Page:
Adolescence designates the teenage years between 13 and 19, and is typically seen as the transition period into early adulthood. However, the physical and psychological challenges of adolescence may begin as early as ages 9-12, better known as the “tween” years.
This time in a young person’s life is typically marked with exploration and confusion as they attempt to negotiate and develop their budding self-identity separate from their parents or guardians.
Self-doubt mixed with oppositionality, poor decision-making, and impulsiveness are all part of the adolescent process of developing the personal beliefs, traits, and characteristics that they will carry into young adulthood.
It is in a teacher’s best interest to always remember that the teen is just that . . . young women or men who are not yet fully functioning adults. You will have much better success with teens if you allow them to be the age they are, and not expect them to think, act, or respond beyond their years.
The Massachusetts Institute of Technology’s “Raising Teens Project” has identified 10 critical developmental tasks that teenagers need to undertake to make a successful transition to adulthood.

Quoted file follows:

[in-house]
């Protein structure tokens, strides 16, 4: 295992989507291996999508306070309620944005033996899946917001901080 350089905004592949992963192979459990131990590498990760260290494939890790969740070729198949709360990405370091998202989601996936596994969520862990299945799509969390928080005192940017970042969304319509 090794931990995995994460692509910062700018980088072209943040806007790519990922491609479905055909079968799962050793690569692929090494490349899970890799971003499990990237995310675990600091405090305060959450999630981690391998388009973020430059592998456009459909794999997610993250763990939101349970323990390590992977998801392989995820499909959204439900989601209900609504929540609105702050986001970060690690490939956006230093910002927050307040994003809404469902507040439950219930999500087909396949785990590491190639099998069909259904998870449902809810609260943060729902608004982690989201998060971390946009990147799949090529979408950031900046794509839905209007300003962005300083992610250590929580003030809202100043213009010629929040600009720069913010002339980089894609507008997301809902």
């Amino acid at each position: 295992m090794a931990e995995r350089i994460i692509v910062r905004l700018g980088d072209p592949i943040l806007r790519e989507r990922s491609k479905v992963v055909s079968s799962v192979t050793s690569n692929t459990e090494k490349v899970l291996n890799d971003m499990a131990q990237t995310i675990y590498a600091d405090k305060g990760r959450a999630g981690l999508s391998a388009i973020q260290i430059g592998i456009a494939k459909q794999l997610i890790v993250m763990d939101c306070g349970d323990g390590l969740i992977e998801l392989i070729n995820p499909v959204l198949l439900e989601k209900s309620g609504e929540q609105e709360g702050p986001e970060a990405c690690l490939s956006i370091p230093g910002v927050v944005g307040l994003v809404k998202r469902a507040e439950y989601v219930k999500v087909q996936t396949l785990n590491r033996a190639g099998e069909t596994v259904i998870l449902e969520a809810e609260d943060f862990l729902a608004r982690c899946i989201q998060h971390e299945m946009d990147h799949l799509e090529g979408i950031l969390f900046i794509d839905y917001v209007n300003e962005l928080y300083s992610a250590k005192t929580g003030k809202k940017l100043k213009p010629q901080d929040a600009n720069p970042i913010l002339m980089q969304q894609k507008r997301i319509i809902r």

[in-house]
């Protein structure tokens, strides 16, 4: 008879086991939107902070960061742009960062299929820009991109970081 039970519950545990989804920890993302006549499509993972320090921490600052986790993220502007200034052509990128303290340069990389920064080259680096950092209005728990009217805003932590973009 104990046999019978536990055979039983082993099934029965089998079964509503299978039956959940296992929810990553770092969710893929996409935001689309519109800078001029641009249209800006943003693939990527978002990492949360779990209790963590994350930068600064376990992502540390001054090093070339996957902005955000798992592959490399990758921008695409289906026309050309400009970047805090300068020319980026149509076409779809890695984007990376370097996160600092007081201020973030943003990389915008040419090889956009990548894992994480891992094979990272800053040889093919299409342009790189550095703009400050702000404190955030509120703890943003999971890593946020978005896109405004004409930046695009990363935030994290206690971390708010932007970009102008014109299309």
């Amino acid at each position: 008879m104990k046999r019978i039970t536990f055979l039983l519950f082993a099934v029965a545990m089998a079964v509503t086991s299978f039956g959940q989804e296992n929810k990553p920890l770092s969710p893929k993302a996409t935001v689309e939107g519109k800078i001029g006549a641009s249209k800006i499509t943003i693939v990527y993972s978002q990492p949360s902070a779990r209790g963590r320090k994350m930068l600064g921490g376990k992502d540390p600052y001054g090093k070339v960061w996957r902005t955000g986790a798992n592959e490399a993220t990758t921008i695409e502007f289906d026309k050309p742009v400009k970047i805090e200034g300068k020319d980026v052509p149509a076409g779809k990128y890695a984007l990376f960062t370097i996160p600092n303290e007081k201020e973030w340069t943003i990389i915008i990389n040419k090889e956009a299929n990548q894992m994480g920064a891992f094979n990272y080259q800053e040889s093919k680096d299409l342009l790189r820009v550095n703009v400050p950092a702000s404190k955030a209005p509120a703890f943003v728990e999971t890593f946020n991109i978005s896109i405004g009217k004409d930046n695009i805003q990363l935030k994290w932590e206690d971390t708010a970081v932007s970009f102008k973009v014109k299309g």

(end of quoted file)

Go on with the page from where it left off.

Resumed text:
Reference: Ten Tasks of Adolescent Development, A. R. Simpson, Massachusetts Institute of Technology
Although I work with teens every day, in writing this I am again amazed at the amount of work that teenagers need to do to grow up. As they struggle through all these myriad changes and challenges, they sometimes “backslide” into acting younger than they really are, and need to be reminded that this, too, is part of the process of growing up.
Over and over again, teens say that one caring person is important to them as they face these challenges. We have the privilege of potentially being that one special caring adult for many teens. We just need to remember that they want that kind of connection, even if their behavior at the moment seems otherwise.